French tablet manufacturer Archos is none too pleased with the French government's move towards applying a Private Copy tax to tablets running Android and iOS. In France, the controversial "Copie Privée" levy is applied to sales of blank writeable media, under the assumption that it'll be used to infringe copyright. Some 75 percent of the funds brought in are then distributed to starving French writers, producers and performers.
Now the French government is considering imposing the levy on tablet computers with more than 40GB of on-board storage, which could lead to tablet prices increasing by €12.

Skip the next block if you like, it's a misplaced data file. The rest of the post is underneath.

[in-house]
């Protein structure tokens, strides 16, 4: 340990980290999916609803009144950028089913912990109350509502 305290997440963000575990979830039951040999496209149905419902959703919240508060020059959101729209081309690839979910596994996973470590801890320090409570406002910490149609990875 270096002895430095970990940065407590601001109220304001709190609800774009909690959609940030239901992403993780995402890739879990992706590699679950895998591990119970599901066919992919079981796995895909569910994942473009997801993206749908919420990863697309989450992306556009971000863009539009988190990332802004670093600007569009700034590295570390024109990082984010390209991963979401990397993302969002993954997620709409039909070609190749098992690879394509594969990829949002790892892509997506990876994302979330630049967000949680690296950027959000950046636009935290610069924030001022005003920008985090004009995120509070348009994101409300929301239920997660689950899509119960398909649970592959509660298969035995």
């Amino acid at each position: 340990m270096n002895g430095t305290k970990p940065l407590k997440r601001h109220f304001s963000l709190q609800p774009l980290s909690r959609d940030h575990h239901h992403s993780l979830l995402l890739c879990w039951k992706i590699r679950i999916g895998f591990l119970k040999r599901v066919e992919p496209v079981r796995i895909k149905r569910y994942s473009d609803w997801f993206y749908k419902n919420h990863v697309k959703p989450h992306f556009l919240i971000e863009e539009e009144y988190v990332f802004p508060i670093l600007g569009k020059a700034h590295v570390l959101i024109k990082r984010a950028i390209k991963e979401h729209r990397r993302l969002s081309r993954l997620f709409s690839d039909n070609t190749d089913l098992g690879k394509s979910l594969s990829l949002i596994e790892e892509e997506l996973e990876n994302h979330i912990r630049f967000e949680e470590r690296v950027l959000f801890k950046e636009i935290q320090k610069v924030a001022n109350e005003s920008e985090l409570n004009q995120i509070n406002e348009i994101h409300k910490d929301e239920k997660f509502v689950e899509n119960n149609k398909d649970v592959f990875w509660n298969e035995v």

This isn't as strange as it might sound. Personal media players and multimedia-capable phones are already subject to the levy, so this could be seen as eliminating a loophole for similar but currently untaxed devices. What is odd, though, is that Windows 7 tablets won't be taxed. This is all down to the very specific language used to determine what is and isn't a mobile device. Android tablets apparently fit the description of being "provided with an operating system for mobile devices", while Windows is considered a desktop OS even when it's running on a tablet of the same size.